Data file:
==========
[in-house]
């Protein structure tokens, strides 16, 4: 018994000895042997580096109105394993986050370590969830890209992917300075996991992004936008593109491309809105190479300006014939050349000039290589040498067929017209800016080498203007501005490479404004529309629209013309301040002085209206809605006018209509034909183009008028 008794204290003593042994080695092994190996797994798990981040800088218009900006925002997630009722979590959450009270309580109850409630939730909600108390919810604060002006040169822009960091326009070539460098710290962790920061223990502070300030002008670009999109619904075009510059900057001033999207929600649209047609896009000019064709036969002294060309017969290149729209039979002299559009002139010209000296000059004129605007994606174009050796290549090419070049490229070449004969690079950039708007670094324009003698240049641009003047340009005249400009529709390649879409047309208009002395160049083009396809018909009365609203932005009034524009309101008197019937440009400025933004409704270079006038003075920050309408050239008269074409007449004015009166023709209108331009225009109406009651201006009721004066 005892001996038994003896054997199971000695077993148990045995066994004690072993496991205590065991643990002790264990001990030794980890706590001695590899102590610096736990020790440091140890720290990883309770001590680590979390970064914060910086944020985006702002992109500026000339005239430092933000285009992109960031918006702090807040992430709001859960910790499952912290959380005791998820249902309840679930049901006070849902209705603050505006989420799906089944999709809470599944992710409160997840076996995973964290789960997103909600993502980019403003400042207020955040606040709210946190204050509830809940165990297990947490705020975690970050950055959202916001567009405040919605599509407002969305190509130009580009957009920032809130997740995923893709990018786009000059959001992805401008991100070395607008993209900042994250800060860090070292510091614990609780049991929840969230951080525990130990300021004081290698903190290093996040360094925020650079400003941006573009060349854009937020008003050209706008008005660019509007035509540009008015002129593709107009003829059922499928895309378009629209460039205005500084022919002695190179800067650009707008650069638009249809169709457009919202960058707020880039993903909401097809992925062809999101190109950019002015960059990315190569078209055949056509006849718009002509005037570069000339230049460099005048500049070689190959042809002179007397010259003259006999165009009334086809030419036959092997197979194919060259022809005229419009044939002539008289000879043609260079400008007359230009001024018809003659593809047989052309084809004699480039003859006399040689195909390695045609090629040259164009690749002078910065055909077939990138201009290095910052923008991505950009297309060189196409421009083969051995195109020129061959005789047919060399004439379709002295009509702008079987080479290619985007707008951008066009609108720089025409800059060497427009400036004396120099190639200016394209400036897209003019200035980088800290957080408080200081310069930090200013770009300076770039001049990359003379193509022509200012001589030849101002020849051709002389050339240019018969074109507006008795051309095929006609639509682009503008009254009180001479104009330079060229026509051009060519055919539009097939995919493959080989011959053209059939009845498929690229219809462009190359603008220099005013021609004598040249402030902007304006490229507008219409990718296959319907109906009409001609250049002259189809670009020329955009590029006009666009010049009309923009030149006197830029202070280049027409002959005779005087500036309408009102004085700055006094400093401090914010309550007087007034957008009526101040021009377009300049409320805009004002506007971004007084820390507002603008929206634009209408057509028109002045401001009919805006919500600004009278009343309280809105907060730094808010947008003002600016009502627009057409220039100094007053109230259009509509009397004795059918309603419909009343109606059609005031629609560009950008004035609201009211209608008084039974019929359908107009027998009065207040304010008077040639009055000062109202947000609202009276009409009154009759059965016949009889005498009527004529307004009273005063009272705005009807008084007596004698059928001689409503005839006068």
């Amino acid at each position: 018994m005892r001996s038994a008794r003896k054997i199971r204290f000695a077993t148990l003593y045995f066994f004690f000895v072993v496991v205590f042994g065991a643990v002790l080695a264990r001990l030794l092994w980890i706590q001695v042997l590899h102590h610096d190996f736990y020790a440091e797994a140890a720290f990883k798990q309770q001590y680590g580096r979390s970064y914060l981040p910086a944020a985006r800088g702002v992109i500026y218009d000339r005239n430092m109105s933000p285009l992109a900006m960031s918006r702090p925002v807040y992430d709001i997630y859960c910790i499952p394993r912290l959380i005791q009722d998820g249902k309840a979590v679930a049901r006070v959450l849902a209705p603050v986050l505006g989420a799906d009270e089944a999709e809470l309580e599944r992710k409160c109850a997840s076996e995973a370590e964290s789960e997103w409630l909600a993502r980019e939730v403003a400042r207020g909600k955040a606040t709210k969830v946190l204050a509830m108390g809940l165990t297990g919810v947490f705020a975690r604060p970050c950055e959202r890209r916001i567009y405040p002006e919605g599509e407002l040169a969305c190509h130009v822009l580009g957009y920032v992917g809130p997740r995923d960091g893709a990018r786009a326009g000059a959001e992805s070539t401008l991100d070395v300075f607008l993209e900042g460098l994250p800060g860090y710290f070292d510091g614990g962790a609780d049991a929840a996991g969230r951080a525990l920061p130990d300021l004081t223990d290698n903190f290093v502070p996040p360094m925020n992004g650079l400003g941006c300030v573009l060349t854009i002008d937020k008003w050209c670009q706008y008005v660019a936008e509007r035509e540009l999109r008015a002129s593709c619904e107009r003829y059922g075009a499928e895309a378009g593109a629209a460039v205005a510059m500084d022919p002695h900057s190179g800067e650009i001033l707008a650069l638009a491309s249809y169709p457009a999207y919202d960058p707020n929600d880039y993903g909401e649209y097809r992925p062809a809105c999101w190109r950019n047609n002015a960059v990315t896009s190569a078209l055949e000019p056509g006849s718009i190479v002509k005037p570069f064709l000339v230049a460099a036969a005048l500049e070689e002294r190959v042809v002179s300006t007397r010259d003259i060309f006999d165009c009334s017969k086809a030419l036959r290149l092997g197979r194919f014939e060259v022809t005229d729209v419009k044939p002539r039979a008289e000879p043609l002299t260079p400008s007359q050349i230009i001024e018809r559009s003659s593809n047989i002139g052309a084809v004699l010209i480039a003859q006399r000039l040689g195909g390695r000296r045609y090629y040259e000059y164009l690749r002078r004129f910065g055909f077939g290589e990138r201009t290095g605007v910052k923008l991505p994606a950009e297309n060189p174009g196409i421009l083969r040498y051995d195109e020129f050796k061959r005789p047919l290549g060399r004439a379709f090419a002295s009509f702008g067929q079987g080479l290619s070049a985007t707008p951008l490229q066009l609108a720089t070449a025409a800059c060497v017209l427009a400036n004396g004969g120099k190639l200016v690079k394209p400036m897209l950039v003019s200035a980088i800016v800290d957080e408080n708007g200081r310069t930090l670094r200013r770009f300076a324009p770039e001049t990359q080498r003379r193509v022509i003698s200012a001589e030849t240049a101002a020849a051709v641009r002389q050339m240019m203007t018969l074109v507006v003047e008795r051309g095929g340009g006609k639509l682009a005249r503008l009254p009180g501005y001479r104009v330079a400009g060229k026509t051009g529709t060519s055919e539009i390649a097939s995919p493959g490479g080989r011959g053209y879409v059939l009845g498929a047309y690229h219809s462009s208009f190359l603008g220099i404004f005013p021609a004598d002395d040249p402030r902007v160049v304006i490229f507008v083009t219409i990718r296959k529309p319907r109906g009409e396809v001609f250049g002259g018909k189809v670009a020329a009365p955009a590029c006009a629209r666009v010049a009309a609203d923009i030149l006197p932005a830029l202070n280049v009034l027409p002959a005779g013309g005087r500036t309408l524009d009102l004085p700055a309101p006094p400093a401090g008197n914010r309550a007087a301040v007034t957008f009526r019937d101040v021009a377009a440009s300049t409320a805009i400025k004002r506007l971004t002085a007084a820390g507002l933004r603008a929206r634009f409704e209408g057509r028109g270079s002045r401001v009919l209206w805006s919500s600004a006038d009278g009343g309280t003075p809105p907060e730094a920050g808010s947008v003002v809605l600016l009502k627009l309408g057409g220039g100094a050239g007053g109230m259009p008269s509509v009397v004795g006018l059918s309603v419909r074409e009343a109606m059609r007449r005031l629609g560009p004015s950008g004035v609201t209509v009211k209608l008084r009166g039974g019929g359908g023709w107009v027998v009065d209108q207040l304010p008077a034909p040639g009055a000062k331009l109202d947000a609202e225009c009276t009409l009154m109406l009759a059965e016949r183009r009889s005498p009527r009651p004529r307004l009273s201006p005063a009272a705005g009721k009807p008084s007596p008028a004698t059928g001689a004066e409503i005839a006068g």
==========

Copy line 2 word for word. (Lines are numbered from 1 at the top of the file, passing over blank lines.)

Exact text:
């Protein structure tokens, strides 16, 4: 018994000895042997580096109105394993986050370590969830890209992917300075996991992004936008593109491309809105190479300006014939050349000039290589040498067929017209800016080498203007501005490479404004529309629209013309301040002085209206809605006018209509034909183009008028 008794204290003593042994080695092994190996797994798990981040800088218009900006925002997630009722979590959450009270309580109850409630939730909600108390919810604060002006040169822009960091326009070539460098710290962790920061223990502070300030002008670009999109619904075009510059900057001033999207929600649209047609896009000019064709036969002294060309017969290149729209039979002299559009002139010209000296000059004129605007994606174009050796290549090419070049490229070449004969690079950039708007670094324009003698240049641009003047340009005249400009529709390649879409047309208009002395160049083009396809018909009365609203932005009034524009309101008197019937440009400025933004409704270079006038003075920050309408050239008269074409007449004015009166023709209108331009225009109406009651201006009721004066 005892001996038994003896054997199971000695077993148990045995066994004690072993496991205590065991643990002790264990001990030794980890706590001695590899102590610096736990020790440091140890720290990883309770001590680590979390970064914060910086944020985006702002992109500026000339005239430092933000285009992109960031918006702090807040992430709001859960910790499952912290959380005791998820249902309840679930049901006070849902209705603050505006989420799906089944999709809470599944992710409160997840076996995973964290789960997103909600993502980019403003400042207020955040606040709210946190204050509830809940165990297990947490705020975690970050950055959202916001567009405040919605599509407002969305190509130009580009957009920032809130997740995923893709990018786009000059959001992805401008991100070395607008993209900042994250800060860090070292510091614990609780049991929840969230951080525990130990300021004081290698903190290093996040360094925020650079400003941006573009060349854009937020008003050209706008008005660019509007035509540009008015002129593709107009003829059922499928895309378009629209460039205005500084022919002695190179800067650009707008650069638009249809169709457009919202960058707020880039993903909401097809992925062809999101190109950019002015960059990315190569078209055949056509006849718009002509005037570069000339230049460099005048500049070689190959042809002179007397010259003259006999165009009334086809030419036959092997197979194919060259022809005229419009044939002539008289000879043609260079400008007359230009001024018809003659593809047989052309084809004699480039003859006399040689195909390695045609090629040259164009690749002078910065055909077939990138201009290095910052923008991505950009297309060189196409421009083969051995195109020129061959005789047919060399004439379709002295009509702008079987080479290619985007707008951008066009609108720089025409800059060497427009400036004396120099190639200016394209400036897209003019200035980088800290957080408080200081310069930090200013770009300076770039001049990359003379193509022509200012001589030849101002020849051709002389050339240019018969074109507006008795051309095929006609639509682009503008009254009180001479104009330079060229026509051009060519055919539009097939995919493959080989011959053209059939009845498929690229219809462009190359603008220099005013021609004598040249402030902007304006490229507008219409990718296959319907109906009409001609250049002259189809670009020329955009590029006009666009010049009309923009030149006197830029202070280049027409002959005779005087500036309408009102004085700055006094400093401090914010309550007087007034957008009526101040021009377009300049409320805009004002506007971004007084820390507002603008929206634009209408057509028109002045401001009919805006919500600004009278009343309280809105907060730094808010947008003002600016009502627009057409220039100094007053109230259009509509009397004795059918309603419909009343109606059609005031629609560009950008004035609201009211209608008084039974019929359908107009027998009065207040304010008077040639009055000062109202947000609202009276009409009154009759059965016949009889005498009527004529307004009273005063009272705005009807008084007596004698059928001689409503005839006068």